Endodontics

Styleitaliano Endodontics has the mission of setting excellence standards while simplifying protocols in this vast world of Endo, by the full understanding and respect of biology, of the all time concepts and specially for the contemporary findings. With precise rules, methods and instruments we have many messages to deliver in this new era of simplification for excellence. With our team of experts we are constantly working to do so......
Fabio Gorni
Endodontic diagnosis, therapies and follow-up procedures can be the most complex of dental treatments; among these, shaping the root canals has always been considered as the basic and most important procedure. Various instruments and techniques have been developed in the history of endodontics, to deal with the almost infinite anatomical variations of root canals; this topic has been extensively debated elsewhere in this web site (http://www.styleitaliano.org/history-of-endodontic-instruments). A relatively recent technological evolution has put forth a variety of endodontic files, more aggressively shaped, flexible but resistant to breakage, made from new alloys, with new surface treatments, mechanically driven with rotary or reciprocating motion. These instruments should be chosen and used according to the manufacturer’s instructions, in a precise sequence or sometimes as a single file, after evaluation of canal anatomy, curvature and gauge. This evaluation is either made with an initial scouting of the canal with small instruments, or even directly examining a periapical x-ray. Obviously, each commercial brand of endodontic instruments proposes a different protocol, based upon the use of instruments of its own production. The possibility to choose instruments of different brands for different canals, or the use of simplified sequences, is ruled out ......
Fabio Gorni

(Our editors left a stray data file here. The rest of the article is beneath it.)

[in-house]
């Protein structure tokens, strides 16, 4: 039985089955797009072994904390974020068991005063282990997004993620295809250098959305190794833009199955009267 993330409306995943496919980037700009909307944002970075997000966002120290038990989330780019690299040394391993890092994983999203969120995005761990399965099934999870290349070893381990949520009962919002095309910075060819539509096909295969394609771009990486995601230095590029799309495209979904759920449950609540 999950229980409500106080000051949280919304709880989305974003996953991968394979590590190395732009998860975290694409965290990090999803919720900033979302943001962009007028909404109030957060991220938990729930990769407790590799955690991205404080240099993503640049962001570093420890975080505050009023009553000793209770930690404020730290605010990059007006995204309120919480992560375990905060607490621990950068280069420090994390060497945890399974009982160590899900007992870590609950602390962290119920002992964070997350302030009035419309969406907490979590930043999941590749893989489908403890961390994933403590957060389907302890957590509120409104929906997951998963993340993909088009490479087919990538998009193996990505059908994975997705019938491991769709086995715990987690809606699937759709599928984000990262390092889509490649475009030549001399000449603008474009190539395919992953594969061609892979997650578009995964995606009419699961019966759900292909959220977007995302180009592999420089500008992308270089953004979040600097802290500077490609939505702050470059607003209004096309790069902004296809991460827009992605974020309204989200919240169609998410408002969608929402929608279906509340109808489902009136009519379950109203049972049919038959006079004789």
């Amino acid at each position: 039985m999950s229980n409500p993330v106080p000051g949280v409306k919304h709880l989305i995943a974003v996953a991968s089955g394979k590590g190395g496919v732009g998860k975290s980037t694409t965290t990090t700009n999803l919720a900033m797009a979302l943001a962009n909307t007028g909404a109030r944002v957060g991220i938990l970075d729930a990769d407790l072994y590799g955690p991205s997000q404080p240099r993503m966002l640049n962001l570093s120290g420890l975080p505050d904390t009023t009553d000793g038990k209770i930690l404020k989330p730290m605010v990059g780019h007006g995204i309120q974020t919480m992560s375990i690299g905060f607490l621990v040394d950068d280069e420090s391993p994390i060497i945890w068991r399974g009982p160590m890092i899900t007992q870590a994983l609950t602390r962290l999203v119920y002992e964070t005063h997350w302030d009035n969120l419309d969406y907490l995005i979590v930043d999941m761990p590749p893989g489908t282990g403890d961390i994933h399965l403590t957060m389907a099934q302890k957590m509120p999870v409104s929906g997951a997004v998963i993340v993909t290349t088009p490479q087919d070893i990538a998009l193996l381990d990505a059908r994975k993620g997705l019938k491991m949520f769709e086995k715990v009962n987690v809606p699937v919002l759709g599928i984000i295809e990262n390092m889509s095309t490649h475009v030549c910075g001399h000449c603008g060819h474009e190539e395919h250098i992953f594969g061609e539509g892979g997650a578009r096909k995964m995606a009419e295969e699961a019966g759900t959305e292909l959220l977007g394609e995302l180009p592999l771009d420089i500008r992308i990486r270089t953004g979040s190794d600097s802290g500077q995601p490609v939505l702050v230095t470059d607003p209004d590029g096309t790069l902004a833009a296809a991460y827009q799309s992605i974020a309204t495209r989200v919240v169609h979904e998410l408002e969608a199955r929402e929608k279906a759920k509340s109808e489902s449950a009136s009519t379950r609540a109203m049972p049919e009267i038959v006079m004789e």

Root canal procedures have the reputation of being painful; without effective pain control, an endodontic treatment cannot be performed in a calm, precise fashion. Achieving clinically acceptable anesthesia in the maxilla is rarely a problem, while anesthesia of mandibular teeth is more difficult to achieve on a consistently reliable basis. Patients who are experiencing pulpal pain, particularly in mandibular molars, have additional anesthetic problems. The inferior alveolar nerve block does not always provide profound pulpal anesthesia in mandibular molar with pulpitis, and supplemental local anaesthesia is often required. A “bull’s eye approach” is useful in difficult cases: inferior alveolar nerve - buccal / lingual - intraligamental - intraosseous - intrapulpal. Other problems arise with apprehensive patients, who report a history of previous difficulty with anesthesia; because of technical problems or individual factors, sometimes a larger dose of anesthetic is required. A “rule of the thumb” for remembering maximal dosages with currently formulated local anesthetic cartridges (Mepivacaine3%, Mepivacaine2% with ephinephrine 1:100.000, Articaine 4% with ephinephrine 1:100.000) is to use one cartridge of local anesthetic for every 12 kg of patient weight. Anyway, the inferior alveolar nerve block unfortunately has an high percentage of failures, even when properly administered. Mandibular teeth may receive innervation from more ......
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